The recent protests that erupted across Israel in opposition to a proposed “judicial reform” put the spotlight on an issue of increasing prominence in recent years: the politicization of the judiciary. In seeking to control the composition of the country’s Supreme Court, among other measures that would increase its influence over the courts, the government of Israeli Prime Minister Benjamin Netanyahu was following a trend.
In recent years, democratically elected governments around the world have increasingly dismantled checks and balances to undermine judicial independence. Governments that seek to capture and instrumentalize judiciaries use a range of formal and informal methods to increase political influence over them. While the nature, degree and effects of the politicization of judiciaries vary across countries, these efforts often involve strengthening the government’s control over the bodies that make judicial appointments and regulate disciplinary procedures, with the ultimate goal of weakening courts or instrumentalizing them.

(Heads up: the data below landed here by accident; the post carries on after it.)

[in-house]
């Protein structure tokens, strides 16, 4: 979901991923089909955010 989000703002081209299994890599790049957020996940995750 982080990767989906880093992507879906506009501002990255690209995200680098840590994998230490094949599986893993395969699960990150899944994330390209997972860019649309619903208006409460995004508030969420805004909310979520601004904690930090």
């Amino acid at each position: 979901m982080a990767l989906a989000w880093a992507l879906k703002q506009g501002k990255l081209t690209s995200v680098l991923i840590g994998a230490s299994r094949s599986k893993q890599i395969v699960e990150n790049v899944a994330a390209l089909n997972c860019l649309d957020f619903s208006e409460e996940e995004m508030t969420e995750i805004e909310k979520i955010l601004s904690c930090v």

Often, as in Poland and Hungary, the ruling parties have adopted laws in a rushed fashion and without proper public consultation. In both cases, these reforms were also fragmented and incremental. Their systemic nature and overall negative effects on judicial independence only became visible over time.